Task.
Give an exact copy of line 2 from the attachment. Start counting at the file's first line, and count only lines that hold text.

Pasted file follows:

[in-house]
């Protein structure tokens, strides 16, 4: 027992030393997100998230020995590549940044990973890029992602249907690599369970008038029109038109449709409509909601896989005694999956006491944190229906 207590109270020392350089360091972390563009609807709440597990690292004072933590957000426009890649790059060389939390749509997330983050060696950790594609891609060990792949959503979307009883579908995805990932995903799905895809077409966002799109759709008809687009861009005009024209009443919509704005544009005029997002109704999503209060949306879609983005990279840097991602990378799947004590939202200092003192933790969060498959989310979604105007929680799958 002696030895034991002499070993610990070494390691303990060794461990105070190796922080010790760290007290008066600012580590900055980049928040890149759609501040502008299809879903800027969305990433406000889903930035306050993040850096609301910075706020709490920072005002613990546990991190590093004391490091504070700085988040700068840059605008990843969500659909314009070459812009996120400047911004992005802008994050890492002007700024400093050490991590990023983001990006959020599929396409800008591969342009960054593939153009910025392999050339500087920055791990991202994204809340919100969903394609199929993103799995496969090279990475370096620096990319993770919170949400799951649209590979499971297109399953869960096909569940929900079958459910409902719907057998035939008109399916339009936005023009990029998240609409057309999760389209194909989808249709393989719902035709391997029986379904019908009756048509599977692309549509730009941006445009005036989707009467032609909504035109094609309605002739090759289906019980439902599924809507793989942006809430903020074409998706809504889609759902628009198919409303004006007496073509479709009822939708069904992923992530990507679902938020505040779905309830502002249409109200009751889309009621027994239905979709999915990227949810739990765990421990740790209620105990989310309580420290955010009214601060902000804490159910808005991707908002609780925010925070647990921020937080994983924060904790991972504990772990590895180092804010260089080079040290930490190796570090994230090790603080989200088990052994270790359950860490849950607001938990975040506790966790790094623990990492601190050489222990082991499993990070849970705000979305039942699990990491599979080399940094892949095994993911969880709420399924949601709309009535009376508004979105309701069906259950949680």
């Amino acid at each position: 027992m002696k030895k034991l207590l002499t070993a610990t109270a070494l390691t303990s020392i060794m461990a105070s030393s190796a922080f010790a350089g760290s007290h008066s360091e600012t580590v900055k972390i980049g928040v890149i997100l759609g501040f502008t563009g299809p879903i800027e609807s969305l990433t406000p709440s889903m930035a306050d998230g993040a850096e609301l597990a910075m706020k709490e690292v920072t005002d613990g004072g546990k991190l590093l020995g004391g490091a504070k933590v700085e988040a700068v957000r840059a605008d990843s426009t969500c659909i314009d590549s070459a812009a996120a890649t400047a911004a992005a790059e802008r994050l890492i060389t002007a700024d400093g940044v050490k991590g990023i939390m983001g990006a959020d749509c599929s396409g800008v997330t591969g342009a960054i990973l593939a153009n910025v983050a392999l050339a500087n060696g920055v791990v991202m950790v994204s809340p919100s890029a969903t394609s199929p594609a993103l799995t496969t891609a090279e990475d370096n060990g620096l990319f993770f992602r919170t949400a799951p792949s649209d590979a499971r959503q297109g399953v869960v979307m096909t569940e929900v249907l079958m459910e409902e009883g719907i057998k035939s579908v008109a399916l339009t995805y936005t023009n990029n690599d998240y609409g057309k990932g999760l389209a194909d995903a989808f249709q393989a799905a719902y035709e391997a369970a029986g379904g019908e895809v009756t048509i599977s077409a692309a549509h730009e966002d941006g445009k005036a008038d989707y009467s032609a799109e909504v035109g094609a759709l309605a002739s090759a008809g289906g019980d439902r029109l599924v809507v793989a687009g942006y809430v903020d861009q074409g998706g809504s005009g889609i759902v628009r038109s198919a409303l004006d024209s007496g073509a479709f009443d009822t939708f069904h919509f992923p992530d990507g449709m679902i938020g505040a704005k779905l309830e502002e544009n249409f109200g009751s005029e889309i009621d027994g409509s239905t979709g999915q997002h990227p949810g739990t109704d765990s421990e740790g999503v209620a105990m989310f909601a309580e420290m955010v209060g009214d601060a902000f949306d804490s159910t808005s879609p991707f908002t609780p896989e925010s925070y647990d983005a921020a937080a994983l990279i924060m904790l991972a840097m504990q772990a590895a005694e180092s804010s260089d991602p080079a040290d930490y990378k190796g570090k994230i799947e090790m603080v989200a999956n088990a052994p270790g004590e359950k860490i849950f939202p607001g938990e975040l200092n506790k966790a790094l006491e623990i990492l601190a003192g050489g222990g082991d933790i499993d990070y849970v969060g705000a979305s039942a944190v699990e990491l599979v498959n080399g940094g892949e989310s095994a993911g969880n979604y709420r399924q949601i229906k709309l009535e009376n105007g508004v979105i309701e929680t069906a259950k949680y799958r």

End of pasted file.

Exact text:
């Protein structure tokens, strides 16, 4: 027992030393997100998230020995590549940044990973890029992602249907690599369970008038029109038109449709409509909601896989005694999956006491944190229906 207590109270020392350089360091972390563009609807709440597990690292004072933590957000426009890649790059060389939390749509997330983050060696950790594609891609060990792949959503979307009883579908995805990932995903799905895809077409966002799109759709008809687009861009005009024209009443919509704005544009005029997002109704999503209060949306879609983005990279840097991602990378799947004590939202200092003192933790969060498959989310979604105007929680799958 002696030895034991002499070993610990070494390691303990060794461990105070190796922080010790760290007290008066600012580590900055980049928040890149759609501040502008299809879903800027969305990433406000889903930035306050993040850096609301910075706020709490920072005002613990546990991190590093004391490091504070700085988040700068840059605008990843969500659909314009070459812009996120400047911004992005802008994050890492002007700024400093050490991590990023983001990006959020599929396409800008591969342009960054593939153009910025392999050339500087920055791990991202994204809340919100969903394609199929993103799995496969090279990475370096620096990319993770919170949400799951649209590979499971297109399953869960096909569940929900079958459910409902719907057998035939008109399916339009936005023009990029998240609409057309999760389209194909989808249709393989719902035709391997029986379904019908009756048509599977692309549509730009941006445009005036989707009467032609909504035109094609309605002739090759289906019980439902599924809507793989942006809430903020074409998706809504889609759902628009198919409303004006007496073509479709009822939708069904992923992530990507679902938020505040779905309830502002249409109200009751889309009621027994239905979709999915990227949810739990765990421990740790209620105990989310309580420290955010009214601060902000804490159910808005991707908002609780925010925070647990921020937080994983924060904790991972504990772990590895180092804010260089080079040290930490190796570090994230090790603080989200088990052994270790359950860490849950607001938990975040506790966790790094623990990492601190050489222990082991499993990070849970705000979305039942699990990491599979080399940094892949095994993911969880709420399924949601709309009535009376508004979105309701069906259950949680």